Are your family planning to visit you at all?
I don’t think so! I was trying to question them to see if they would be interested in coming over around Christmas time, but I don’t think they’ll leave the comfort of their own home to trek across to China unfortunately.
How does that leave you for Christmas?
Well my fiancé is actually the drummer in the show so I don’t feel so alone. I kind of have someone there with me the whole time so it’s nice! I’m not completely by myself.
Is it difficult being away from family and friends for a long period of time?
It can be. It is a lot easier in places like America – when we did Radio City in New York a few years ago, my mum and my sister came out to visit me. Well, I’m not sure if they came for me or the shopping!
But they came to New York and they came to a few other cities to visit me, but it is hard when you’re away for six or nine months of the year. You miss the small things like birthdays and anniversaries and things like that so it can get a bit tough.
On the flipside, what has been your best experience so far?
Dancing lead in Radio City was probably one of the highlights of my career and my family were there to see me dance in such a prestigious venue, which was quite amazing. And also the first time my family came to see me ever dance lead in a show was a special moment also.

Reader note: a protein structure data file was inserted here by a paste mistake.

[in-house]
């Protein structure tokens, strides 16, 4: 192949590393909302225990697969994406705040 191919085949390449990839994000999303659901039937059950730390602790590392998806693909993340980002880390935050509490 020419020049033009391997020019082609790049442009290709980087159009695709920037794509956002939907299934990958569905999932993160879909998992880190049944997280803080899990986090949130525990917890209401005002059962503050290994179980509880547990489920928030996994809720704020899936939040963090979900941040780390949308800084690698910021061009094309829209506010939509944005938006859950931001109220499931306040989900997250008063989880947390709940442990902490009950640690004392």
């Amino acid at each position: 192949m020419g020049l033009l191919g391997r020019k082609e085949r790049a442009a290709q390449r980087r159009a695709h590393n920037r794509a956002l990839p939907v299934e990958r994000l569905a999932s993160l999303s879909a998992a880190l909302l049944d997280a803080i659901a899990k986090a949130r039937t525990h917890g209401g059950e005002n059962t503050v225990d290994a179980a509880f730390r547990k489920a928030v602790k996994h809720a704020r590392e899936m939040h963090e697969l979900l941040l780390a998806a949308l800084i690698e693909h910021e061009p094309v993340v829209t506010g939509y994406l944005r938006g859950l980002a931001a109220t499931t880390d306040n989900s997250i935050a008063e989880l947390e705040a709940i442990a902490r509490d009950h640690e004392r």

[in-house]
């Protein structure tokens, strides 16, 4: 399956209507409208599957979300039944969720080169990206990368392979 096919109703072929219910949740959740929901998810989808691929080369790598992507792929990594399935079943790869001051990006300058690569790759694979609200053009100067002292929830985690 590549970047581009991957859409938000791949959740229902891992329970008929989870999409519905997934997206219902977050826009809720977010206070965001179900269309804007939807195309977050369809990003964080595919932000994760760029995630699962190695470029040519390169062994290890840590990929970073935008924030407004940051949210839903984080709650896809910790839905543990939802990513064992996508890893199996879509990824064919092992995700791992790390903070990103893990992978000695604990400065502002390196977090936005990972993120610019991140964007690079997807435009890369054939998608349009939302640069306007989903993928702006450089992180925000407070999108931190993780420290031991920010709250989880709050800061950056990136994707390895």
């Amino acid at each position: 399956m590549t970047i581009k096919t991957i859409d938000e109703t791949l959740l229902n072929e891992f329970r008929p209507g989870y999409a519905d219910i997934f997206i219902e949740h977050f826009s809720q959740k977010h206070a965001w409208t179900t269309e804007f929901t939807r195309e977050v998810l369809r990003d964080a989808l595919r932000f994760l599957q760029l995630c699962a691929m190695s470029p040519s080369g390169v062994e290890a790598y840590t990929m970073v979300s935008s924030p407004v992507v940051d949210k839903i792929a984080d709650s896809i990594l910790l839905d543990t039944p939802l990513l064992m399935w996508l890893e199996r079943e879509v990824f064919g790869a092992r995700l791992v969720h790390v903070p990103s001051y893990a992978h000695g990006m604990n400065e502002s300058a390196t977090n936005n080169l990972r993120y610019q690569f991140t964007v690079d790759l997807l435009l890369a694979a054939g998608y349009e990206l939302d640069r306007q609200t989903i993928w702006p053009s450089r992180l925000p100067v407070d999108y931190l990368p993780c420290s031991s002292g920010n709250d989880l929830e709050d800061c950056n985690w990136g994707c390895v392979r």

Why do you think that Riverdance has captured the imagination of people in China?
The reason why Riverdance is so special and the reason why it has kept the standards of the show for so long is because it has that ‘x factor’ I guess, something that you can’t explain. It’s the music combined with the choreography.
The Chinese people are quite reserved and it’s considered quite rude to interrupt a performance or cheer or clap. But you can see the Chinese people and you can tell they are loving it and they’re so enthusiastic. When you’re over there in a country like that and you can see them, I suppose, changing the way they usually behave when they watch something like that.
Does that impact on the performance?
It definitely helps when you can tell that the audience are really, really loving it, and you definitely feel that on stage. You feel that appreciation from the audience every night you get a standing ovation, and it’s just an absolute pleasure to be part of something like that.
Caterina was interviewed by Worldirish.com